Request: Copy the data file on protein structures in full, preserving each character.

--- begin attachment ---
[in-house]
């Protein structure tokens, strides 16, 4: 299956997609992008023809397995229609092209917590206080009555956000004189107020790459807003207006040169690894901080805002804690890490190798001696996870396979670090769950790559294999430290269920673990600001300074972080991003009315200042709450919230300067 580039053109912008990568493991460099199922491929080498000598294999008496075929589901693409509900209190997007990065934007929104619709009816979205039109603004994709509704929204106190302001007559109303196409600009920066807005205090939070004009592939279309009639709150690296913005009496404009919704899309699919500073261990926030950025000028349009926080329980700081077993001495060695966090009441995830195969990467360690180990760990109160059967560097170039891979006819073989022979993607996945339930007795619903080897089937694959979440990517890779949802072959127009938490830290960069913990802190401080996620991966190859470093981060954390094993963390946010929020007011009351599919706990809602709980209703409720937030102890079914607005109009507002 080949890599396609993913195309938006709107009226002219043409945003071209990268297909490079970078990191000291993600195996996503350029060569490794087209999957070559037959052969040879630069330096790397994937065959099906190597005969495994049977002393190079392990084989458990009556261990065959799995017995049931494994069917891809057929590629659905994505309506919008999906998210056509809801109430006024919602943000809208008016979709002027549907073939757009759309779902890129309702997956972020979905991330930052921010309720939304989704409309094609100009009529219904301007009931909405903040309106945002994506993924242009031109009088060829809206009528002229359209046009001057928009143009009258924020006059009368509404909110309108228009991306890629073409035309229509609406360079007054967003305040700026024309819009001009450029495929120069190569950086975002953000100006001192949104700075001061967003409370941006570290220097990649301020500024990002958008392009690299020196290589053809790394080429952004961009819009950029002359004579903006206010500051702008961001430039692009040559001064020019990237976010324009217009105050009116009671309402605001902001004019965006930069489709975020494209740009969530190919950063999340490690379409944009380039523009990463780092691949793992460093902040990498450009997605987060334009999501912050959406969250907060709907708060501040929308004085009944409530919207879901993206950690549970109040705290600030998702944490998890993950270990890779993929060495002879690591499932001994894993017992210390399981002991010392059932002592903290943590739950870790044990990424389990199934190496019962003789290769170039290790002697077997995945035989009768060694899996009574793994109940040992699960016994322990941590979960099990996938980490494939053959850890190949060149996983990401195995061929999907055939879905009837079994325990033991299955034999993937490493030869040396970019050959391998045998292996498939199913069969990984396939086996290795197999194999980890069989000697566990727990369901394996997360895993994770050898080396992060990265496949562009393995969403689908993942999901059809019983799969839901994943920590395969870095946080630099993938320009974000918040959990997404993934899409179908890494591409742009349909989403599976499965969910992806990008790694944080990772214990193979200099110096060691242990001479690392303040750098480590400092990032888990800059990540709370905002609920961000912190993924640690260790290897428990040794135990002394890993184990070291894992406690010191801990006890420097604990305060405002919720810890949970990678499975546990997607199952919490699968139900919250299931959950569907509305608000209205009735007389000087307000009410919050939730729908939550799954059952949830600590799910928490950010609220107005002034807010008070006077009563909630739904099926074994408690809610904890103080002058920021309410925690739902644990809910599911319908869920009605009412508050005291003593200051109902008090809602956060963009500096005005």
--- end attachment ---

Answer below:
[in-house]
């Protein structure tokens, strides 16, 4: 299956997609992008023809397995229609092209917590206080009555956000004189107020790459807003207006040169690894901080805002804690890490190798001696996870396979670090769950790559294999430290269920673990600001300074972080991003009315200042709450919230300067 580039053109912008990568493991460099199922491929080498000598294999008496075929589901693409509900209190997007990065934007929104619709009816979205039109603004994709509704929204106190302001007559109303196409600009920066807005205090939070004009592939279309009639709150690296913005009496404009919704899309699919500073261990926030950025000028349009926080329980700081077993001495060695966090009441995830195969990467360690180990760990109160059967560097170039891979006819073989022979993607996945339930007795619903080897089937694959979440990517890779949802072959127009938490830290960069913990802190401080996620991966190859470093981060954390094993963390946010929020007011009351599919706990809602709980209703409720937030102890079914607005109009507002 080949890599396609993913195309938006709107009226002219043409945003071209990268297909490079970078990191000291993600195996996503350029060569490794087209999957070559037959052969040879630069330096790397994937065959099906190597005969495994049977002393190079392990084989458990009556261990065959799995017995049931494994069917891809057929590629659905994505309506919008999906998210056509809801109430006024919602943000809208008016979709002027549907073939757009759309779902890129309702997956972020979905991330930052921010309720939304989704409309094609100009009529219904301007009931909405903040309106945002994506993924242009031109009088060829809206009528002229359209046009001057928009143009009258924020006059009368509404909110309108228009991306890629073409035309229509609406360079007054967003305040700026024309819009001009450029495929120069190569950086975002953000100006001192949104700075001061967003409370941006570290220097990649301020500024990002958008392009690299020196290589053809790394080429952004961009819009950029002359004579903006206010500051702008961001430039692009040559001064020019990237976010324009217009105050009116009671309402605001902001004019965006930069489709975020494209740009969530190919950063999340490690379409944009380039523009990463780092691949793992460093902040990498450009997605987060334009999501912050959406969250907060709907708060501040929308004085009944409530919207879901993206950690549970109040705290600030998702944490998890993950270990890779993929060495002879690591499932001994894993017992210390399981002991010392059932002592903290943590739950870790044990990424389990199934190496019962003789290769170039290790002697077997995945035989009768060694899996009574793994109940040992699960016994322990941590979960099990996938980490494939053959850890190949060149996983990401195995061929999907055939879905009837079994325990033991299955034999993937490493030869040396970019050959391998045998292996498939199913069969990984396939086996290795197999194999980890069989000697566990727990369901394996997360895993994770050898080396992060990265496949562009393995969403689908993942999901059809019983799969839901994943920590395969870095946080630099993938320009974000918040959990997404993934899409179908890494591409742009349909989403599976499965969910992806990008790694944080990772214990193979200099110096060691242990001479690392303040750098480590400092990032888990800059990540709370905002609920961000912190993924640690260790290897428990040794135990002394890993184990070291894992406690010191801990006890420097604990305060405002919720810890949970990678499975546990997607199952919490699968139900919250299931959950569907509305608000209205009735007389000087307000009410919050939730729908939550799954059952949830600590799910928490950010609220107005002034807010008070006077009563909630739904099926074994408690809610904890103080002058920021309410925690739902644990809910599911319908869920009605009412508050005291003593200051109902008090809602956060963009500096005005």